Sep 5, 2007
Cosmic detective work has traced the origin of the asteroid that hit Earth 65 million years ago, wiping out the dinosaurs (http://www.newscientist.com/article/mg14920222.600-science--pebbles-that-did-for-the-dinosaurs.html).
Astronomers know of more than 40 families of asteroids (http://www.newscientist.com/article/dn6159-asteroid-impact-debris-can-speed-to-earth.html) that are fragments of shattered larger bodies and can calculate when the break-ups happened (http://space.newscientist.com/article/mg18524835.300-asteroids-reveal-secrets-of-evolving-solar-system.html).
Earlier this year, David Nesvorny and colleagues from the Southwest Research Institute in Boulder, Colorado, US, identified a new group which they named the Baptistina family after a 40 kilometre asteroid that is its largest known member. The dinosaur-killer was probably a lost member of this family, formed by a collision in the inner part of the asteroid belt 160 million years ago.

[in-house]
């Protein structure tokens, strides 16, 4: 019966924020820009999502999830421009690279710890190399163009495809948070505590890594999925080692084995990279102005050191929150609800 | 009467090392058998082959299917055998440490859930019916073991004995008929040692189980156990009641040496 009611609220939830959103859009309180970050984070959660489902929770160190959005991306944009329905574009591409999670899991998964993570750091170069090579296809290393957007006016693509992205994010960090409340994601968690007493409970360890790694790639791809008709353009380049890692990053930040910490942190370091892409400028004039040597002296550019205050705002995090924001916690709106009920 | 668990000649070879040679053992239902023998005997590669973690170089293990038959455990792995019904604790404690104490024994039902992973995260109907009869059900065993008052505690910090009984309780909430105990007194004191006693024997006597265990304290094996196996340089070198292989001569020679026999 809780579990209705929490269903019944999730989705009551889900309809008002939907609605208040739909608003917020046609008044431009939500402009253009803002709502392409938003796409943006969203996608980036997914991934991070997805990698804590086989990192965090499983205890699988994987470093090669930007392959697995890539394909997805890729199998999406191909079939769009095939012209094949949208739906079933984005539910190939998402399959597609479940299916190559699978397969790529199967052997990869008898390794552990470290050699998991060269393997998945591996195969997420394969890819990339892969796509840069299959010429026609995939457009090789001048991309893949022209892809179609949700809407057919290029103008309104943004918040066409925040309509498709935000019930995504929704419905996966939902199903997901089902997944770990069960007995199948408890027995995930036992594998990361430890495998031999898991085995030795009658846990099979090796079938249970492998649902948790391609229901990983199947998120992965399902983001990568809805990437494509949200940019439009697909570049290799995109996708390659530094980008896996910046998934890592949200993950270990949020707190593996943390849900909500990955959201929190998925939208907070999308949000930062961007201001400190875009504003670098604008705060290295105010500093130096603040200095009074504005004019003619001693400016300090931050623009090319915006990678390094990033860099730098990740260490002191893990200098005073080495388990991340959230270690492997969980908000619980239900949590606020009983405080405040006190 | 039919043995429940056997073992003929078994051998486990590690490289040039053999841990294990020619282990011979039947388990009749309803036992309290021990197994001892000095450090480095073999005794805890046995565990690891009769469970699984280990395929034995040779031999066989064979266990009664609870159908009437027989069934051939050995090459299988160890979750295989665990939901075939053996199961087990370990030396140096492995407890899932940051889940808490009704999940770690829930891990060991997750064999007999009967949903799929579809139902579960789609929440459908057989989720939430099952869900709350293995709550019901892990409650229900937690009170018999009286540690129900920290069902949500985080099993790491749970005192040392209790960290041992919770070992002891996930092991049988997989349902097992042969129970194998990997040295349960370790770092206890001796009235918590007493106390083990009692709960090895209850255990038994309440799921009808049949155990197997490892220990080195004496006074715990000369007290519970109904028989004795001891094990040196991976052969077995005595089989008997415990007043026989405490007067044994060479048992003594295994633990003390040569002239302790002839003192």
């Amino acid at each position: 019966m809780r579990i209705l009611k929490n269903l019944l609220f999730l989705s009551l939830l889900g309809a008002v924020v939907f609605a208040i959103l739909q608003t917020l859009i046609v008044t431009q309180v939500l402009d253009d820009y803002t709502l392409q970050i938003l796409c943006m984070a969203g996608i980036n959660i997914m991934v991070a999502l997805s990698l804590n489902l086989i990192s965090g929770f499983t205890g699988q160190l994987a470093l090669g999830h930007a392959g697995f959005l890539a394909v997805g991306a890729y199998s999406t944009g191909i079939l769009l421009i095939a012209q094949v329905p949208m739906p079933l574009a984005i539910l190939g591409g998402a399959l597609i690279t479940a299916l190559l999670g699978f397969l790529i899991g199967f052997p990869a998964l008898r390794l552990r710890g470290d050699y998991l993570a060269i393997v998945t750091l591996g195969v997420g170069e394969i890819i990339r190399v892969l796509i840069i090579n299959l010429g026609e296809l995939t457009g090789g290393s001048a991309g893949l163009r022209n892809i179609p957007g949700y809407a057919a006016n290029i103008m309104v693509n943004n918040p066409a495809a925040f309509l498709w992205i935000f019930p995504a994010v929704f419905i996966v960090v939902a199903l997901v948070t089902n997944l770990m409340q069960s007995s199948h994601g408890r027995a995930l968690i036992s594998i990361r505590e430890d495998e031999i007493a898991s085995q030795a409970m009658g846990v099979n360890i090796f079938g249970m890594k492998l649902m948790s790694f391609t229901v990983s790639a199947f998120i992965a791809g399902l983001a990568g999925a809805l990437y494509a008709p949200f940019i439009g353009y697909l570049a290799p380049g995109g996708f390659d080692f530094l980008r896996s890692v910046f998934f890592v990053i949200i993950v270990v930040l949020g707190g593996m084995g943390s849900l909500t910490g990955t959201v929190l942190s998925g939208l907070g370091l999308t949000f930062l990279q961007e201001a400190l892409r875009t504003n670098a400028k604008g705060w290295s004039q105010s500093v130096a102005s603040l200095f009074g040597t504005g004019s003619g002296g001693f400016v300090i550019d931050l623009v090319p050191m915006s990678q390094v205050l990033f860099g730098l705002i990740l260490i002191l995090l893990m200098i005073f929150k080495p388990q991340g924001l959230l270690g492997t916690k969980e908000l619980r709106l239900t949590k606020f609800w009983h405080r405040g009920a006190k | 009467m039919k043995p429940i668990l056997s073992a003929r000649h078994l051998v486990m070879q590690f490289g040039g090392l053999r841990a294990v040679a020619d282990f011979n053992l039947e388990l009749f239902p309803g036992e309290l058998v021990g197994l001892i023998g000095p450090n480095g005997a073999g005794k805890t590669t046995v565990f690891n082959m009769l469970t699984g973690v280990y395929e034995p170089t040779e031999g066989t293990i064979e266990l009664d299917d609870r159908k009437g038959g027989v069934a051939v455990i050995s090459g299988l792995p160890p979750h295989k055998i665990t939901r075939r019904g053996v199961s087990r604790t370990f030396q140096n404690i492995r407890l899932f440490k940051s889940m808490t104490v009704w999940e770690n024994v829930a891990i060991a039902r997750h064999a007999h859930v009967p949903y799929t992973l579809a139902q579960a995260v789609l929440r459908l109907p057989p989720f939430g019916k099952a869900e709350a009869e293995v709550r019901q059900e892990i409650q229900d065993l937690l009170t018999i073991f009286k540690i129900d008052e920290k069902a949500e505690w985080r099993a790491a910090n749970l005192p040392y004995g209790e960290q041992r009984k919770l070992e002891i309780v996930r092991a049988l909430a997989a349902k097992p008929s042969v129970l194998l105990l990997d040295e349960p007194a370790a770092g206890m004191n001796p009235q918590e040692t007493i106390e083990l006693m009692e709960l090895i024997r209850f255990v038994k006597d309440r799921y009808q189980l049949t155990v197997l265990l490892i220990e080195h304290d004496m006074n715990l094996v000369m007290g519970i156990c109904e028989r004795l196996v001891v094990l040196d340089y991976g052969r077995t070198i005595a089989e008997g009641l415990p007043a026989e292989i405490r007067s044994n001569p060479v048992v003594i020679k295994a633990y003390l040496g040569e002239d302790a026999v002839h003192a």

Nesvorny's team has calculated that a 10-kilometre asteroid, one of roughly 300 chunks of the original 170-kilometre 'mother rock', would have collided with the Earth. Other fragments of this asteroid may have hit Venus, they suggest, and could have been responsible for the formation of Tycho, the youngest prominent crater on the Moon.
The composition of Baptistina matches that of impact debris found on Earth, and the researchers calculate that the chance that some other asteroid hit the Earth instead is less than 10%.